15 February 2012
Posted in Film
Tony Auguste reports back from the Berlinale
(Photo: UK Films @Berlinale 2012 reception)
‘Oh,’ said my Swedish film distributor neighbour from the hotel room next door to mine, upon hearing I was a writer. His perma-smile slips but recovers. ‘That’s interesting.’ He suddenly finds he needs to go in a different direction to me. I offer my card. ‘Sorry I’ve forgotten mine in my room,’ he says. ‘I’ll slip one under your door later.’ Suffice to say he doesn’t.
This particular scene was played out on day one of the 62nd Berlin International Film Festival, otherwise known as the Berlinale. Over 20,000 film professionals and journalists from all over the world congregate for ten days in Germany every February to buy, sell and pitch. A public facing event, more than 300,000 tickets are sold for screenings of all kinds, day and night, as distributors (those folk again) seek buyers for their acquisitions, drama or documentary, long or short form. But where does the writer fit into this rugby scrum of activity? Despite dozens of debates and workshops about everything from crowd funding to post-production processes and workflow, there is curiously little, officially, on offer. There is the sidebar of the Berlinale Talent Campus but even here there’s only one ‘Meet the Expert’ event that is specific to writers and writing.
‘It’s about relationships,’ says Anthony Alleyne, a writer from London. Here for another sidebar event, The European Film Market, he thinks that despite the lack of official presentations or workshops writers should attend — as long as they are prepared. ‘Do your research,’ he advises. ‘Know who’s attending. Target producers and film funds and pre-arrange meetings before you go. The more focused you are, the more you’ll get out of it.’ A lecturer at The Met Film School in Ealing, he’s raising finance for Borderline, a feature length thriller set in Italy which he will also direct and produce. I mention that I’d met Guild member Sam Snape at an event in November last year and I asked Anthony what he thought of Sam’s view that writers must consider themselves producers and position themselves as such, at the very least until someone else can come in to take the project to a higher level. ‘I think that’s absolutely right,’ Anthony says. ‘Especially at the lower-budget end (Borderline’s estimated budget is £500,000), writers for film are remiss not to. It’s your baby: no-one will care more about the project than you. It’s also a means to protect your ideas and sensibility more effectively.’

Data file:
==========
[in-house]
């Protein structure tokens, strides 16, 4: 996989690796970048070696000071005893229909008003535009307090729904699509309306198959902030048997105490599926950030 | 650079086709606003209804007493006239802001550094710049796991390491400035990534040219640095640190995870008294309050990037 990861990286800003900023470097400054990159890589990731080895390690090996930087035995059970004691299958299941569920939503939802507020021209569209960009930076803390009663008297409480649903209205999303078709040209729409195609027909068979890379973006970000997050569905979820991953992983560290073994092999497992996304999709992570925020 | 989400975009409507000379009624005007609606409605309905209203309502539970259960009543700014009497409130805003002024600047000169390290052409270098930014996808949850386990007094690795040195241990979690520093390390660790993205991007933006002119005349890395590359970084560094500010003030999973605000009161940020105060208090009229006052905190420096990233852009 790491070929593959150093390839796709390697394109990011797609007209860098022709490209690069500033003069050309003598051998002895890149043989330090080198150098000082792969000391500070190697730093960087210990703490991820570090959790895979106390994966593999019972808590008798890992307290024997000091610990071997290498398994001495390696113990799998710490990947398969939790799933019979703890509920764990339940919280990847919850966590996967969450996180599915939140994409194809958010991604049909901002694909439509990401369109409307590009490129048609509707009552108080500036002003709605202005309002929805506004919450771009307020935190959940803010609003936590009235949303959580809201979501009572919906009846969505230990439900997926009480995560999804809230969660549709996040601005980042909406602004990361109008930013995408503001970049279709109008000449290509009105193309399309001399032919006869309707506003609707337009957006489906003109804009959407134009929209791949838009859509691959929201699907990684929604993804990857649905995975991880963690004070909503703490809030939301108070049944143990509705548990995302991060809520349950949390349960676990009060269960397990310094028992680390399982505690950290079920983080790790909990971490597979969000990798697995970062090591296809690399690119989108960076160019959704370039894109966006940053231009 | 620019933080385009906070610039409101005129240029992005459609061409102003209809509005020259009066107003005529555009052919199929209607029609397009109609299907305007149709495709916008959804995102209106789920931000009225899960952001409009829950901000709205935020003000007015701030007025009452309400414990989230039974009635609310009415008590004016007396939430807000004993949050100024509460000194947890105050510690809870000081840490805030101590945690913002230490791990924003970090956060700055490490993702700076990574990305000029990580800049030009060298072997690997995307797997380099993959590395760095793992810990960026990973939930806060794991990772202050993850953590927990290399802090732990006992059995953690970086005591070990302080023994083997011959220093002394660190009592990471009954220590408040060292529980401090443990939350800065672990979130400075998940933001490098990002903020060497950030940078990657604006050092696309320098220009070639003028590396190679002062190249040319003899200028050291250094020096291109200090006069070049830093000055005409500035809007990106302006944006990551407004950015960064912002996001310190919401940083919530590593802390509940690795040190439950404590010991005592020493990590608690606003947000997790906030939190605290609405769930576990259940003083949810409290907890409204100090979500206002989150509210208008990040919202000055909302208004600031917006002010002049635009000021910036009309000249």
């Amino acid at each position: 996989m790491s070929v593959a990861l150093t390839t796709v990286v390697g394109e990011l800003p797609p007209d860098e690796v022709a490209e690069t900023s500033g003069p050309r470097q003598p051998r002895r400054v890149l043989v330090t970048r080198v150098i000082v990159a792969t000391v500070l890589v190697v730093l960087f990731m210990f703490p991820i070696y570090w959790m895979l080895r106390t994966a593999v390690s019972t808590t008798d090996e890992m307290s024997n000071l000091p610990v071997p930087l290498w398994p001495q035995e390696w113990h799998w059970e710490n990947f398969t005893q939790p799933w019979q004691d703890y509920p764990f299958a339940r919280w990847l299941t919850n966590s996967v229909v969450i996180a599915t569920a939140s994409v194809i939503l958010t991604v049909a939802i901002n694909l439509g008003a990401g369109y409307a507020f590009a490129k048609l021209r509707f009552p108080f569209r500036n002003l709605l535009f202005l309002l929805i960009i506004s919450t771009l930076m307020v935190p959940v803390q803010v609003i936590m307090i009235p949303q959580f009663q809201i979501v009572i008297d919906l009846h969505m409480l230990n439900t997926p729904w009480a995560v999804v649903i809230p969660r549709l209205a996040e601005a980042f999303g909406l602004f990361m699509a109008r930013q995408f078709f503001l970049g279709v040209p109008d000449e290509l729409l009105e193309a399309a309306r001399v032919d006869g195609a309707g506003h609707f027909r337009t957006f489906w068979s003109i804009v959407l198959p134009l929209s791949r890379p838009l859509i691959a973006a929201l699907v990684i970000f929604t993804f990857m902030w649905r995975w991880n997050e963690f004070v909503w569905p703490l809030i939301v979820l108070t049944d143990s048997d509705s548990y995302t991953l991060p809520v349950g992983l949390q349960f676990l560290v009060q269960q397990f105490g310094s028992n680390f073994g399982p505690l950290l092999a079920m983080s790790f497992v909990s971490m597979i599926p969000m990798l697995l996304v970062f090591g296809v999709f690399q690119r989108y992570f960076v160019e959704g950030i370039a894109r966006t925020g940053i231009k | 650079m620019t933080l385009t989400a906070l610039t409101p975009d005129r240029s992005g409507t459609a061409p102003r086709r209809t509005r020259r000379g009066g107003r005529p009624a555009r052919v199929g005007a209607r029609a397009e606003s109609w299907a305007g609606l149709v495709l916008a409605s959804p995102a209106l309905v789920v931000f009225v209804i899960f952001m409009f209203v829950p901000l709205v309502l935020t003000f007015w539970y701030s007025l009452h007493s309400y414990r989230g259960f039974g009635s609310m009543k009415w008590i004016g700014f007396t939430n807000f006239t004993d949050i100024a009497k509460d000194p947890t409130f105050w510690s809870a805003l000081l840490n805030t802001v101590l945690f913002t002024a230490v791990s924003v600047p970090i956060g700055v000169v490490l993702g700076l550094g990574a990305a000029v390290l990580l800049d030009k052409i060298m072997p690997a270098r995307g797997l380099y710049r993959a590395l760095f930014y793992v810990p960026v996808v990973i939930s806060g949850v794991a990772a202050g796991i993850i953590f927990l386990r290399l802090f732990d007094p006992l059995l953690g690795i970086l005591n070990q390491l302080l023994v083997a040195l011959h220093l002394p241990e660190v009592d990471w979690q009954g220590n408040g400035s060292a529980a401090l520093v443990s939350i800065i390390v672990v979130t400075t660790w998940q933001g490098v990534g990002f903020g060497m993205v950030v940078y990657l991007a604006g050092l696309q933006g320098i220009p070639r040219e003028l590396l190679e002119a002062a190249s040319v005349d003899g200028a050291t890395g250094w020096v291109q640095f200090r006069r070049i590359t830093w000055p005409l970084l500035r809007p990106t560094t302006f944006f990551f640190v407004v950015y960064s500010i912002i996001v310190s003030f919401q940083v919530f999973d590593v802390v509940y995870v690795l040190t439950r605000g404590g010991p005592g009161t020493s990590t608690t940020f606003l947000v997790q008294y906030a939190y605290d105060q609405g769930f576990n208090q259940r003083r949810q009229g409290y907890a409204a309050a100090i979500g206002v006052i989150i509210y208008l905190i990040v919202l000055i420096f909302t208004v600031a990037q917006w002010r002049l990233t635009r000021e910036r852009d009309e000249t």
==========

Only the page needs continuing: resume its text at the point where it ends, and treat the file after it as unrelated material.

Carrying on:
Rodney Charles agrees. Born in London but resident in Los Angeles for the past 12 years, Rodney has been a member of the Guild since 1991 and is here to raise finance for his second feature. ‘I would say almost every aspect of the Berlinale has something to offer a writer,’ he tells me. ‘One of the things that can happen is that we can be terribly isolated. What you have here is the opportunity to interact with many high level individuals from all over the world in all positions in the production chain. Whether it’s attending lectures on different aspects of filmmaking or just simply meeting people, this kind of immersive experience can really enhance your understanding and knowledge of the industry as a whole. You’re able to pick up on trends and identify where your work fits in, and even find producers who may be looking for writers to work on pre-existing projects. Be open to all possibilities.' He also agrees with Sam Snape’s view regarding writers as producers: 'Especially in LA, where filmmakers are conditioned to be more entrepreneurial, it’s pretty much imperative that writers adopt that position. You need to generate activity around the script: even if you have an agent you cannot rely on them to raise awareness. You have to be pro-active. Nothing happens without writing and writers. Learn to negotiate and leverage your power.’
Betty Leirner, a Brazilian author, filmmaker, painter and curator thinks the Berlinale is perfect for writers — but you must have experience. ‘If you come here as a newcomer you may be overwhelmed,’ Betty says. ‘There are so many films, projects and people that you can get lost in it all. It’s only really for accredited filmmakers, but if you are at a sufficient level it is a worthwhile experience. I’ve attended for seven years and whilst it’s a more commercial event now, it’s still useful for all kinds of projects. The Books at Berlinale event (where 12 novels are chosen to be presented to producers for adaptation) is a new opportunity for writers too.’
For me the event was undoubtedly worthwhile. I have three feature-length projects with international locations and was able to speak with producers, directors and national and regional film funds — all of whom took an interest. There certainly are people there that it’s pointless speaking to as a writer, and one or two were quite blatant about having no interest in talking to writers at all; time being money. It is a market interested in the here and now, in what can be bought and sold today, not in what might be made in the future. But there is nuance, and if you’re clear about what you want Berlin will provide.
I’ll leave it to Betty Leirner to sum it all up: ‘The Berlinale is like a sky with many stars: some are big, some are small but there is room for everybody.’ I wholeheartedly agree.
For enquiries about my film projects or more info about The Berlinale please email firstname.lastname@example.org